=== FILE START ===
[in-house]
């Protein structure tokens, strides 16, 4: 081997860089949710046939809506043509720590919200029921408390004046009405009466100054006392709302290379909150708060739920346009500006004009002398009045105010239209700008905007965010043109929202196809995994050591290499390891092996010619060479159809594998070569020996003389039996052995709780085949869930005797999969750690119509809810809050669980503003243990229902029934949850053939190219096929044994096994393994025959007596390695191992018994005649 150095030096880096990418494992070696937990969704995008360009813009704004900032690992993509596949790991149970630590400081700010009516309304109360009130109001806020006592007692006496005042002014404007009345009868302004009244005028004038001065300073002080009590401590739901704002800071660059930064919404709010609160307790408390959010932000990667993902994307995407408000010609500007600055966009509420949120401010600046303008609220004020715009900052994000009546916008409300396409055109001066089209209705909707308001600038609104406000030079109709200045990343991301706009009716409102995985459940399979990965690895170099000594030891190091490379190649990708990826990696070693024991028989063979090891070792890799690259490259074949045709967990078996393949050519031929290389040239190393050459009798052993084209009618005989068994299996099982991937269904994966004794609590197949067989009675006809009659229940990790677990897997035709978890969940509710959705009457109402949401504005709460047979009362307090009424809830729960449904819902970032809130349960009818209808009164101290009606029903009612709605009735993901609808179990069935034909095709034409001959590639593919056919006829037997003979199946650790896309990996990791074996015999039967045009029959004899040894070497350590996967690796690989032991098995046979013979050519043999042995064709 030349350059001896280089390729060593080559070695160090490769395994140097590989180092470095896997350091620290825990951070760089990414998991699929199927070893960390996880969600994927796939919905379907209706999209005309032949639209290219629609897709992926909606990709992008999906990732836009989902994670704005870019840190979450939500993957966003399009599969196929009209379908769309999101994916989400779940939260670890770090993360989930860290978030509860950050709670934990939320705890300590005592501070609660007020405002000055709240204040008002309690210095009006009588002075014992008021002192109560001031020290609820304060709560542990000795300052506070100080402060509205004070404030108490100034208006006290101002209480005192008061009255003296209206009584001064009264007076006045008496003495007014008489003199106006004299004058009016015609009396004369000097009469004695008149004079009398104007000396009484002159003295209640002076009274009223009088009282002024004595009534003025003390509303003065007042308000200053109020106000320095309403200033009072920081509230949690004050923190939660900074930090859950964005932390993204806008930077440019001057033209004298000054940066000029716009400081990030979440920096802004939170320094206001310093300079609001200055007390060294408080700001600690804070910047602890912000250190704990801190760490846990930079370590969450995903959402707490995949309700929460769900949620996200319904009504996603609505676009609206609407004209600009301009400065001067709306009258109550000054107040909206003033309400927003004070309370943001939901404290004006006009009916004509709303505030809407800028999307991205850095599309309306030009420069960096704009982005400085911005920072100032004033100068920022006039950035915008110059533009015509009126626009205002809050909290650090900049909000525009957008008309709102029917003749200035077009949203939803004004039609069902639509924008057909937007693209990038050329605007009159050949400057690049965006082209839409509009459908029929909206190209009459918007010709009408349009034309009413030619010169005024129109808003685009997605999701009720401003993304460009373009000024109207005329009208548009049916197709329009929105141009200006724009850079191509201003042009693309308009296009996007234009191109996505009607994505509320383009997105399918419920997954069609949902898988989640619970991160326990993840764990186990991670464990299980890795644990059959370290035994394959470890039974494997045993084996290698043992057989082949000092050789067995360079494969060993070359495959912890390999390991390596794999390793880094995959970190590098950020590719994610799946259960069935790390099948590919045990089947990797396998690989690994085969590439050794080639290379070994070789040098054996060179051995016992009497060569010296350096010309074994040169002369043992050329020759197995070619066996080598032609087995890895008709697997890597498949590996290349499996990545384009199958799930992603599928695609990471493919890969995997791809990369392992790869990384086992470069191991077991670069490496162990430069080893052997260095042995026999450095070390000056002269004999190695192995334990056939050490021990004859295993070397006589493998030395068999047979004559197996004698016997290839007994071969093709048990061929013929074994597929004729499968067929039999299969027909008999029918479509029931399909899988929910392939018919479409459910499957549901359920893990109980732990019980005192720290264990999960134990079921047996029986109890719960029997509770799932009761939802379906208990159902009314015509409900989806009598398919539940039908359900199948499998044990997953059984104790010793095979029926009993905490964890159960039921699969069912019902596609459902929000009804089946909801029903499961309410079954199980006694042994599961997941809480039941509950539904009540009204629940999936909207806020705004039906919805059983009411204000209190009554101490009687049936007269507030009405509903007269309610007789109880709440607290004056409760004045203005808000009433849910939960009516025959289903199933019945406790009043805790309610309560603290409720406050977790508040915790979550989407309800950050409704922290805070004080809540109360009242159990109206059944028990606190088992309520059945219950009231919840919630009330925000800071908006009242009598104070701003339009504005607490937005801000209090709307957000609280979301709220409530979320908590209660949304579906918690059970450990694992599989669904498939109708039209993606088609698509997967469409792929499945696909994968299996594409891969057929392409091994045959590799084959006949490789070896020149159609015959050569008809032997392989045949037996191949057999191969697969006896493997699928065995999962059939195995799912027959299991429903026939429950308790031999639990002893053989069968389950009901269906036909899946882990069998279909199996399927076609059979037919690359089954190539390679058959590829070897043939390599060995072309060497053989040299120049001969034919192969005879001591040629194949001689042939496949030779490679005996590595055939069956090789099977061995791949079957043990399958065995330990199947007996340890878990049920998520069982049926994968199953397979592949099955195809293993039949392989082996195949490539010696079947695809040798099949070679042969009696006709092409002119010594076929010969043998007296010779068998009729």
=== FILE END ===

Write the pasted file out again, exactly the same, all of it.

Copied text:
[in-house]
């Protein structure tokens, strides 16, 4: 081997860089949710046939809506043509720590919200029921408390004046009405009466100054006392709302290379909150708060739920346009500006004009002398009045105010239209700008905007965010043109929202196809995994050591290499390891092996010619060479159809594998070569020996003389039996052995709780085949869930005797999969750690119509809810809050669980503003243990229902029934949850053939190219096929044994096994393994025959007596390695191992018994005649 150095030096880096990418494992070696937990969704995008360009813009704004900032690992993509596949790991149970630590400081700010009516309304109360009130109001806020006592007692006496005042002014404007009345009868302004009244005028004038001065300073002080009590401590739901704002800071660059930064919404709010609160307790408390959010932000990667993902994307995407408000010609500007600055966009509420949120401010600046303008609220004020715009900052994000009546916008409300396409055109001066089209209705909707308001600038609104406000030079109709200045990343991301706009009716409102995985459940399979990965690895170099000594030891190091490379190649990708990826990696070693024991028989063979090891070792890799690259490259074949045709967990078996393949050519031929290389040239190393050459009798052993084209009618005989068994299996099982991937269904994966004794609590197949067989009675006809009659229940990790677990897997035709978890969940509710959705009457109402949401504005709460047979009362307090009424809830729960449904819902970032809130349960009818209808009164101290009606029903009612709605009735993901609808179990069935034909095709034409001959590639593919056919006829037997003979199946650790896309990996990791074996015999039967045009029959004899040894070497350590996967690796690989032991098995046979013979050519043999042995064709 030349350059001896280089390729060593080559070695160090490769395994140097590989180092470095896997350091620290825990951070760089990414998991699929199927070893960390996880969600994927796939919905379907209706999209005309032949639209290219629609897709992926909606990709992008999906990732836009989902994670704005870019840190979450939500993957966003399009599969196929009209379908769309999101994916989400779940939260670890770090993360989930860290978030509860950050709670934990939320705890300590005592501070609660007020405002000055709240204040008002309690210095009006009588002075014992008021002192109560001031020290609820304060709560542990000795300052506070100080402060509205004070404030108490100034208006006290101002209480005192008061009255003296209206009584001064009264007076006045008496003495007014008489003199106006004299004058009016015609009396004369000097009469004695008149004079009398104007000396009484002159003295209640002076009274009223009088009282002024004595009534003025003390509303003065007042308000200053109020106000320095309403200033009072920081509230949690004050923190939660900074930090859950964005932390993204806008930077440019001057033209004298000054940066000029716009400081990030979440920096802004939170320094206001310093300079609001200055007390060294408080700001600690804070910047602890912000250190704990801190760490846990930079370590969450995903959402707490995949309700929460769900949620996200319904009504996603609505676009609206609407004209600009301009400065001067709306009258109550000054107040909206003033309400927003004070309370943001939901404290004006006009009916004509709303505030809407800028999307991205850095599309309306030009420069960096704009982005400085911005920072100032004033100068920022006039950035915008110059533009015509009126626009205002809050909290650090900049909000525009957008008309709102029917003749200035077009949203939803004004039609069902639509924008057909937007693209990038050329605007009159050949400057690049965006082209839409509009459908029929909206190209009459918007010709009408349009034309009413030619010169005024129109808003685009997605999701009720401003993304460009373009000024109207005329009208548009049916197709329009929105141009200006724009850079191509201003042009693309308009296009996007234009191109996505009607994505509320383009997105399918419920997954069609949902898988989640619970991160326990993840764990186990991670464990299980890795644990059959370290035994394959470890039974494997045993084996290698043992057989082949000092050789067995360079494969060993070359495959912890390999390991390596794999390793880094995959970190590098950020590719994610799946259960069935790390099948590919045990089947990797396998690989690994085969590439050794080639290379070994070789040098054996060179051995016992009497060569010296350096010309074994040169002369043992050329020759197995070619066996080598032609087995890895008709697997890597498949590996290349499996990545384009199958799930992603599928695609990471493919890969995997791809990369392992790869990384086992470069191991077991670069490496162990430069080893052997260095042995026999450095070390000056002269004999190695192995334990056939050490021990004859295993070397006589493998030395068999047979004559197996004698016997290839007994071969093709048990061929013929074994597929004729499968067929039999299969027909008999029918479509029931399909899988929910392939018919479409459910499957549901359920893990109980732990019980005192720290264990999960134990079921047996029986109890719960029997509770799932009761939802379906208990159902009314015509409900989806009598398919539940039908359900199948499998044990997953059984104790010793095979029926009993905490964890159960039921699969069912019902596609459902929000009804089946909801029903499961309410079954199980006694042994599961997941809480039941509950539904009540009204629940999936909207806020705004039906919805059983009411204000209190009554101490009687049936007269507030009405509903007269309610007789109880709440607290004056409760004045203005808000009433849910939960009516025959289903199933019945406790009043805790309610309560603290409720406050977790508040915790979550989407309800950050409704922290805070004080809540109360009242159990109206059944028990606190088992309520059945219950009231919840919630009330925000800071908006009242009598104070701003339009504005607490937005801000209090709307957000609280979301709220409530979320908590209660949304579906918690059970450990694992599989669904498939109708039209993606088609698509997967469409792929499945696909994968299996594409891969057929392409091994045959590799084959006949490789070896020149159609015959050569008809032997392989045949037996191949057999191969697969006896493997699928065995999962059939195995799912027959299991429903026939429950308790031999639990002893053989069968389950009901269906036909899946882990069998279909199996399927076609059979037919690359089954190539390679058959590829070897043939390599060995072309060497053989040299120049001969034919192969005879001591040629194949001689042939496949030779490679005996590595055939069956090789099977061995791949079957043990399958065995330990199947007996340890878990049920998520069982049926994968199953397979592949099955195809293993039949392989082996195949490539010696079947695809040798099949070679042969009696006709092409002119010594076929010969043998007296010779068998009729």